As of right now, there are only a small number of coffee makers in the known universe that have stainless steel reservoirs, and they range in price from a steakhouse dinner for two to an entire car payment. On the lower end of the price scale is the Bunn Velocity Brew line which will run you anywhere from about $100 to $200. According to Bunn, all of the Velocity Brew coffee makers have stainless steel water reservoirs (I asked them). The more expensive plastic free coffee makers I’ll be discussing here are the Bunn VP-17 and the Behmor Brazen Plus. Honorable mention goes to the much-ballyhooed Technivorm Moccamaster. The $300+ Moccamaster has a plastic water reservoir, but it drains into a stainless steel heating unit. Hence, it doesn’t actually qualify as a “plastic free coffee maker” but, like the Bunns and the Brazen, it’s plastic-free where it matters.
Wait, you’re broke? Don’t fret! If you’re short on Benjamins, there are other much cheaper options available as well.
Plastic Free Coffee Maker #1: The Bunn Velocity Brew line
If you read my review of the Bunn BXB Velocity Brew (read it here) you already know that it’s (a) fast, and (b) makes great coffee. Fast is what the Velocity Brew line of coffee makers is all about, hence the name. The way Bunn accomplishes this is by designing their coffee makers to keep water hot at all times, so all they have to do is pump the water through coffee grounds when duty calls. Some say this is a waste of electricity, but there’s no law preventing you from turning the coffee maker off while you’re at work. As for why so many people love the coffee that comes out of their Velocity Brew machines, there’s no doubt that stainless steel reservoirs play a big part in that.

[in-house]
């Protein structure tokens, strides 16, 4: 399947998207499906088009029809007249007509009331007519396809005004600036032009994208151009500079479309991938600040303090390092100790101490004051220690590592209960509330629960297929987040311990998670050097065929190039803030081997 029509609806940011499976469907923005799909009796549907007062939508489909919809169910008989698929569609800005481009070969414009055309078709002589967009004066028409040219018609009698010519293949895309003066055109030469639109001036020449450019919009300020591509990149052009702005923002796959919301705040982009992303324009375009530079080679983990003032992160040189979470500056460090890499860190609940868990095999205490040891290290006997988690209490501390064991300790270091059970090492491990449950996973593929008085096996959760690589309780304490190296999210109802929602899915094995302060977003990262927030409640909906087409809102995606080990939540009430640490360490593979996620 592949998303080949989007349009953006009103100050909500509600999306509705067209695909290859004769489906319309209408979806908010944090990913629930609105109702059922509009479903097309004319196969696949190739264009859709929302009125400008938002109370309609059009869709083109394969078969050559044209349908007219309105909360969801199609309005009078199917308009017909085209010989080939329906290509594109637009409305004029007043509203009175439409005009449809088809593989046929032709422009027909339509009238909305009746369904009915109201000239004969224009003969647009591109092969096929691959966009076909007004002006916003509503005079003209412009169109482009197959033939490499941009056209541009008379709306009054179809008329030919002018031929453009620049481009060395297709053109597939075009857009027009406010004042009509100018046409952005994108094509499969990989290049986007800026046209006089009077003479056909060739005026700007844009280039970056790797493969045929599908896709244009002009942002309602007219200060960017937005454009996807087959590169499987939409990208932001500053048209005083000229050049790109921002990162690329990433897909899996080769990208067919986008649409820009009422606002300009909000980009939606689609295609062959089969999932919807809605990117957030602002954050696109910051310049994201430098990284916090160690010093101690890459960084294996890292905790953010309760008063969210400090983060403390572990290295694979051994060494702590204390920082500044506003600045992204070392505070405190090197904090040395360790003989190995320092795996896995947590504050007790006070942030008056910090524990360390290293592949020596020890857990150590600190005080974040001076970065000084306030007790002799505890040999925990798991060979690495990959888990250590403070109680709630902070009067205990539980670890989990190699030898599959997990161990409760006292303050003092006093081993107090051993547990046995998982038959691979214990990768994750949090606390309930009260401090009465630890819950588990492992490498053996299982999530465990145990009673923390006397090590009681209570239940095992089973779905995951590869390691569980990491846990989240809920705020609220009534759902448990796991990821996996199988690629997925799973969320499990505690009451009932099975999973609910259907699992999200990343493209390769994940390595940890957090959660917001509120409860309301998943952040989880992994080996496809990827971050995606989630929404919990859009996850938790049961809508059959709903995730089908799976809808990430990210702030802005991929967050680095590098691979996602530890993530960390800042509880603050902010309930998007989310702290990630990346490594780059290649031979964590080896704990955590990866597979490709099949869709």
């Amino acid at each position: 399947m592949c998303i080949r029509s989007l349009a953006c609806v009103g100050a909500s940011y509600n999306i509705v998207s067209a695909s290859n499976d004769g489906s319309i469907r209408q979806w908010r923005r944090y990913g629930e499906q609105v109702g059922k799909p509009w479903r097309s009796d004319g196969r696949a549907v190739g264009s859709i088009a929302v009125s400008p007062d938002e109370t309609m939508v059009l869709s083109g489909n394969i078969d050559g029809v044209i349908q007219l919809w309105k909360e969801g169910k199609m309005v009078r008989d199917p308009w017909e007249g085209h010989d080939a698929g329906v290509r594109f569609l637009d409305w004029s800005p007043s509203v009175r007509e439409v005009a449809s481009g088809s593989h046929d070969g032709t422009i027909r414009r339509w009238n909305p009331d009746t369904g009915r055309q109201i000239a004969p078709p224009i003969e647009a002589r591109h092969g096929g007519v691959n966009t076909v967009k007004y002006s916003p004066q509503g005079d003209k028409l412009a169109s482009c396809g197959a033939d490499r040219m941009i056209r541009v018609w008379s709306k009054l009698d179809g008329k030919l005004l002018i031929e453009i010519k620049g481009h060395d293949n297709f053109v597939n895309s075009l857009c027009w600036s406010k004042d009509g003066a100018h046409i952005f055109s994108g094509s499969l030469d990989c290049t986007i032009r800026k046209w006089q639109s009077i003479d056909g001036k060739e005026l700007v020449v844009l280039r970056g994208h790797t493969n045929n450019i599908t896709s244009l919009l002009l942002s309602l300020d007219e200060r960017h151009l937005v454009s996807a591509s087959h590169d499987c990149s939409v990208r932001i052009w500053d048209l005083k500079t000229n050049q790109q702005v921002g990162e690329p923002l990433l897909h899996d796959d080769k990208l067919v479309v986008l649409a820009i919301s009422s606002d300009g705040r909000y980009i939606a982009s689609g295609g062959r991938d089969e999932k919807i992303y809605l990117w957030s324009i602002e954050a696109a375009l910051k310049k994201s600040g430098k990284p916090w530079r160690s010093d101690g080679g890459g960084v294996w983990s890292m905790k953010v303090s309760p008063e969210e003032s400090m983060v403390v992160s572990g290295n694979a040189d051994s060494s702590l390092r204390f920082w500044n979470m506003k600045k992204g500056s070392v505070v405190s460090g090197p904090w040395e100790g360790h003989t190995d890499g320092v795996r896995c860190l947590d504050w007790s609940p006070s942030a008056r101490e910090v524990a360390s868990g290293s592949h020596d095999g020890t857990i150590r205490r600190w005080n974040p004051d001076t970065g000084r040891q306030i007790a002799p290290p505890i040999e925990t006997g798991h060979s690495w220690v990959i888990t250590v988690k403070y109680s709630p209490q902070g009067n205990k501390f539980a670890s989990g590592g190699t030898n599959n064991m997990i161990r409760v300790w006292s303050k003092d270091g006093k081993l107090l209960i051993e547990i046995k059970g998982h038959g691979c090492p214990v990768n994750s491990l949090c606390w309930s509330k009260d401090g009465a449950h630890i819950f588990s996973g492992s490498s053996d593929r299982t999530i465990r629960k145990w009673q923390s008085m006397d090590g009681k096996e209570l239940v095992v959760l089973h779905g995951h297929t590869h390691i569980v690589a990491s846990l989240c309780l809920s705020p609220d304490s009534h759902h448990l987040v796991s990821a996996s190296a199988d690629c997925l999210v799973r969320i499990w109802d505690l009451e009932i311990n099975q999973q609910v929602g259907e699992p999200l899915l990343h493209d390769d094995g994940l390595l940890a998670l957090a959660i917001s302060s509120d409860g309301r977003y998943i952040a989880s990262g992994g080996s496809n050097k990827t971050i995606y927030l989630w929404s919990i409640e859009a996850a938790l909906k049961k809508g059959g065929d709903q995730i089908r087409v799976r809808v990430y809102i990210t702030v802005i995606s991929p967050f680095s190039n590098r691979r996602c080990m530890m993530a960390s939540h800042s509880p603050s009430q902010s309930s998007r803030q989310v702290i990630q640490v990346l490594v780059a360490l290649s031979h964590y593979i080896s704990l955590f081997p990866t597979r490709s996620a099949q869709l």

I really feel like Bunn doesn’t get as much street cred as they deserve in the coffee making world. They’re old school and have been around since the dawn of drip coffee, but sexier brand names often eclipse their high quality products. The thing to know about Bunn is this: they’re all about coffee, which is why they build stainless steel reservoirs into most of their coffee makers. They do coffee and nothing else. This doesn’t mean all of their products are perfect, but when a company commits to one thing for 50+ years, they’re going to be really good at it.
Plastic Free Coffee Maker #2: The Bunn VP-17
I wrote a glowing review of the Bunn VP-17 a while back (read it here). I think I even dubbed it The Best Coffee Maker in the World. Really, it’s that good. It may be a monstrous coffee maker in terms of size, but it seems immune to most of the common coffee maker complaints. For starters, you will get no plastic taste from the Bunn VP-17. Let me say that again, and in all caps: YOU WILL GET NO PLASTIC TASTE from this coffee maker. Stainless steel, baby. That’s what you came here for. It’s also a warhorse that many people report using for years and years. No more chucking old coffee makers into the local landfill. The Bunn VP-17 isn’t cheap, but it does coffee right. And let’s not forget the kitsch it adds to your kitchen.